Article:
I am a shippy.I am really shocked to know that how could a scrapped ship come so close to Mumbai.As said by the writer atleast three tug boats should have been deployed to move the ship.It is really providential that no catastophe took place in Mumbai.It is dreadful even to think about what would have happened if the ship had collided with the sea link bridge in Bandra.Navy should have been entrusted with the task of moving the ship away from Indian shores much before any calamity should take place.The owners should be fined severely so that such incidents will not be repeated in the future.Maybe the authorities concerned will be prompted to take action ONLY after serious accident takes place.Instead of brushing and provoking PNS Babar,engaged in rescuing the MV Suez from the pirates,INS Godavari or other naval ships should have been used here in Mumbai to pull out this MV Wisdom from juhu beach and pushed away outside the Indian territorial waters.I am surprised that nobody monitors Indian shores.No wonder Ajmal Kasab and his terrorists could easily enter Mumbai.This matter should alert the coast guards,Navy et al as a wake up call and protect the Indian waters.

    REPLY

    malq

    In Reply to Ram S Chandran 8 years ago

    Dear Ram - thanks for writing in. Let us be frank - all this would need is a Notice to Mariners by DGS instructing all ships entering territorial waters to abide by certain regulations pertaining to safe navigation with special emphasis on anything other than non-overage non-hampered vessels - incuding tug-tow, VLCC/ULCC and the rest of it - especially when more and more are coming close to the Coast for anti-piracy as well as mobile phone connectivity reasons.

    Virendra

    8 years ago

    So many "establishments" but effectiveness is dismal.

    After all,it is the common public which rightly looks concerned and deserves a transparent picture and accountability of responsibility.Politicians and other similar authorities in this country are adrift for many years and will not do anything pro-active.

    It is an extremely serious matter.

    It is real and not a movie.

    Thanks Veeresh Malik for passing the information.

    REPLY

    malq

    In Reply to Virendra 8 years ago

    The deep and dark connection between such episodes involving ships whose owners remain unknown behind layers and layers of tax havens is directly aided and abetted by a lax administration. Please understand the deeper problems involved - on which I shall be writing some more.

    concerned

    8 years ago

    It is kind of scary. Such a big ship coming almost to our shores and none of our so called "establishments" had any clue about it? We thought we had become concious and brought in awareness after 26/11 but it looks like anybody can come to our shores without checks - be it a small fishing vessel or a huge vessel such as the MV Wisdom. God help us, help our country.

    Advocate Ramkrishna M Kaoshik

    8 years ago

    Thank the mariner in Veeresh for the thought provoking report.
    If such a huge vessel can get so close to Mumbai's coast line, where is Mumbai's marine security Excellent article which exposes the casual attitude of all govt depts.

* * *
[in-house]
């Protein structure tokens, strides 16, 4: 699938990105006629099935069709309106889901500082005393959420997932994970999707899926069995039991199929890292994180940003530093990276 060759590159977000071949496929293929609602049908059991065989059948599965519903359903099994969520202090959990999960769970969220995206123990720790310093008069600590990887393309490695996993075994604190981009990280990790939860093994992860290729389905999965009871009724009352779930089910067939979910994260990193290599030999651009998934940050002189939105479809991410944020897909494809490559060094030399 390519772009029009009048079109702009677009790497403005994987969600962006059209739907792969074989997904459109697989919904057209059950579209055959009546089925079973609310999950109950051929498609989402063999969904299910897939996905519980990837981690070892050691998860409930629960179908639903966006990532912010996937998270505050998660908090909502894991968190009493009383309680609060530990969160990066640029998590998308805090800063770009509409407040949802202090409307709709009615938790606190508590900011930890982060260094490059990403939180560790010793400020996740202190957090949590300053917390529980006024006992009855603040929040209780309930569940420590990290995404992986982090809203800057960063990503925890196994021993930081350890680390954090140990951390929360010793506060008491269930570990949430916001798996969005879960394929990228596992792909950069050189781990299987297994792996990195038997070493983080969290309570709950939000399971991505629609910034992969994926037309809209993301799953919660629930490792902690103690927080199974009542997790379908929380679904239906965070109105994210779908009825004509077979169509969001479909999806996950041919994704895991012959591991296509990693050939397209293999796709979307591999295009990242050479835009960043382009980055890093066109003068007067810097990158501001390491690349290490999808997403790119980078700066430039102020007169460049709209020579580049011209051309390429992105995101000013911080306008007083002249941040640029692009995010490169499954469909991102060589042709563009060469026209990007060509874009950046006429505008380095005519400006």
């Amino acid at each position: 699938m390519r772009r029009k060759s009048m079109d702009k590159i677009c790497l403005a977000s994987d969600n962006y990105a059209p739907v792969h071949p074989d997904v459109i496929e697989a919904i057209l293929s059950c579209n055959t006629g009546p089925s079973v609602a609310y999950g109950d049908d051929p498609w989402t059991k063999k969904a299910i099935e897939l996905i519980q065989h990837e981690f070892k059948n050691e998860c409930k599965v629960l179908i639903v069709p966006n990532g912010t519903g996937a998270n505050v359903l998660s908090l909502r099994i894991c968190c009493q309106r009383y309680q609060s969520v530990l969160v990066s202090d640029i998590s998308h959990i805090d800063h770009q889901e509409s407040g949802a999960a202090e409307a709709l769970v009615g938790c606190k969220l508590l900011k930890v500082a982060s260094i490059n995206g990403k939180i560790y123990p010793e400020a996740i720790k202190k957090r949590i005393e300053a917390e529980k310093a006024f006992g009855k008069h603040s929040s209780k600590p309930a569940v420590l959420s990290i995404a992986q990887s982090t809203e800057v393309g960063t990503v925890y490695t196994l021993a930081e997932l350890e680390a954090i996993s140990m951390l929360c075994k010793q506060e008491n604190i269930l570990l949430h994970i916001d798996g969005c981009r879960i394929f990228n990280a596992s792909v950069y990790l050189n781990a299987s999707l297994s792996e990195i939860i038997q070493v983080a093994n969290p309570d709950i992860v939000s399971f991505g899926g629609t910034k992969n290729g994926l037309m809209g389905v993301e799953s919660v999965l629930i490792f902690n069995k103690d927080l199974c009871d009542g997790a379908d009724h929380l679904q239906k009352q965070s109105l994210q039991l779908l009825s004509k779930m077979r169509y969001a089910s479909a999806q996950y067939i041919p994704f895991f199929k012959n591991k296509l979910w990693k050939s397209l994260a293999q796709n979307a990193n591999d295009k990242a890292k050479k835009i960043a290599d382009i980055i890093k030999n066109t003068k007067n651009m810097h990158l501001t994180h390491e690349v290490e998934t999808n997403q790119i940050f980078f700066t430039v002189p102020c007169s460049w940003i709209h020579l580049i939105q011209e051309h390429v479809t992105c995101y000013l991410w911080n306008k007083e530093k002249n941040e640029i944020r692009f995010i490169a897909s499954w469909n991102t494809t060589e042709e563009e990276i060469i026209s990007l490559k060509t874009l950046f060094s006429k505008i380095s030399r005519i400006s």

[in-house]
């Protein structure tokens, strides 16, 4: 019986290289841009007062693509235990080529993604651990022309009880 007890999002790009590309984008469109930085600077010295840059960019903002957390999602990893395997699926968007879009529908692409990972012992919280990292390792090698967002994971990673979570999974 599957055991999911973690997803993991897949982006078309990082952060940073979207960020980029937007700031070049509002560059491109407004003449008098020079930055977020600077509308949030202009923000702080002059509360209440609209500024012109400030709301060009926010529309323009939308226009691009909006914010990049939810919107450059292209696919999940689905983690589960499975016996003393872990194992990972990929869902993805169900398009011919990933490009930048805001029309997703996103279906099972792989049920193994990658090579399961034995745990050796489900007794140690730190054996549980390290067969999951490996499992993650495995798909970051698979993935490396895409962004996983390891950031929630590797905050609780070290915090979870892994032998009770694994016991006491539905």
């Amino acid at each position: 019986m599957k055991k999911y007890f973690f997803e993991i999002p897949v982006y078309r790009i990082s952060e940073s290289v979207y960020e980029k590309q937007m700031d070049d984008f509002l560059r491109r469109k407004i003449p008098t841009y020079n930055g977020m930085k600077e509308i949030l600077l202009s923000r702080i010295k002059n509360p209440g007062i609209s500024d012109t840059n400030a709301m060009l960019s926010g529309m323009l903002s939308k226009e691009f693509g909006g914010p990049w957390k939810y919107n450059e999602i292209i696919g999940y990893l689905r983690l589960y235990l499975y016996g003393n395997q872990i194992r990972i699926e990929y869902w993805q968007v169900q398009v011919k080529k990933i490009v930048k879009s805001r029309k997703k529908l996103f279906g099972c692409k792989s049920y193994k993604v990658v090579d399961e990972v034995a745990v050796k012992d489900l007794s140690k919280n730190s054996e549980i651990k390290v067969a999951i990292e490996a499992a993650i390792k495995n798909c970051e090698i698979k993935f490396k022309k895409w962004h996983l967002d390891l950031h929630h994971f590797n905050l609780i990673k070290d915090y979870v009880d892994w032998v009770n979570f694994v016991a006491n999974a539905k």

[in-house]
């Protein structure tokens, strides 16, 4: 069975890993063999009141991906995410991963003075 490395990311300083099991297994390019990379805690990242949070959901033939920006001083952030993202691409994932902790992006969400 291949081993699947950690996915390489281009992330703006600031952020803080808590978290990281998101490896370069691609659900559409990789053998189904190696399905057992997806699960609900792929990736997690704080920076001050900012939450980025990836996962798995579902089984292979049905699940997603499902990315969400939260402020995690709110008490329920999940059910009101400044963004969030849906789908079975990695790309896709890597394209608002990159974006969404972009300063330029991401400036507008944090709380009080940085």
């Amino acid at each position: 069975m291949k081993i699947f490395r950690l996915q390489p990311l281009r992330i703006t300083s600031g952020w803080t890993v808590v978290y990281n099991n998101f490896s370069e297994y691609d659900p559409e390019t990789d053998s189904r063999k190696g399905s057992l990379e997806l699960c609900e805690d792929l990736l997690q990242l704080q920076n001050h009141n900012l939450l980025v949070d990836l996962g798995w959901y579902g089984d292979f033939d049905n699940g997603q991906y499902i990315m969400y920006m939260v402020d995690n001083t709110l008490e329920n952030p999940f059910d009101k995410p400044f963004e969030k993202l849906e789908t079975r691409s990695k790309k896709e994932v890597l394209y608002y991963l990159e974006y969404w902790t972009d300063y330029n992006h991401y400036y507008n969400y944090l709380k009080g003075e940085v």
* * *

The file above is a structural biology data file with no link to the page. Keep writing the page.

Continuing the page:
REPLY

    malq

    In Reply to Advocate Ramkrishna M Kaoshik 8 years ago

    Thank you for writing in, Mr. Ramkrishna, and some of the inputs I have received speak about a possible conspiracy and more - to sort of "test" the responses of the authorities. Please also read the 2nd part, up and running/

    Prateek

    8 years ago

    The back-story, which gets revealed after reading these reader-comments, is really stunning! Is Indian Govt. so STUPID that this could happen in this Maritime Nation?? After the Mumbai Attacks of Nov 2008. Oh, all that seems so long ago!! The drama never stops....

    Engineer at Work

    8 years ago

    Excellent article which exposes the casual attitude of all govt depts.

    A similar ship stands off Goa coast for last 12 years. We know its owner well, still no action taken. Infact Goa Govt will spend tax payers money in removing the ship for the owner.

    The latest tourist magnet of mumbai will be MV Wisdom. Govt of this Maha State should declare it a national asset & start collecting fees from tourist who come to see it.

    I don't see any "Wisdom" been used by our netas & govt depts in removing MV Wisdom.

    REPLY

    malq

    In Reply to Engineer at Work 8 years ago

    Than you for writing in. In this case, wrt the mv WISDOM, as per information flowing in, the game appears to be deeper. It is almost as though somebody sat and calculated tide, current, wind and all other factors, and then let loose this ship so that she could do maximum damage. Or this was a dry run to see what the authorities would do - which appears to be, as of now, nothing. Maybe they were going to use boathooks and old tyres to push it off the SeaLink bridge, or shoot at it with 303 rifles, we will never know.

    Enginner At Work

    In Reply to malq 8 years ago

    Having worked on Bandra worli sealink as a enginner and seen many barges breakoff from tugs during construction. I must say its a major plan to destory the sealink. We need to dig deeper and expose the name of the owner. I have already forwarded your article to as many people as possible.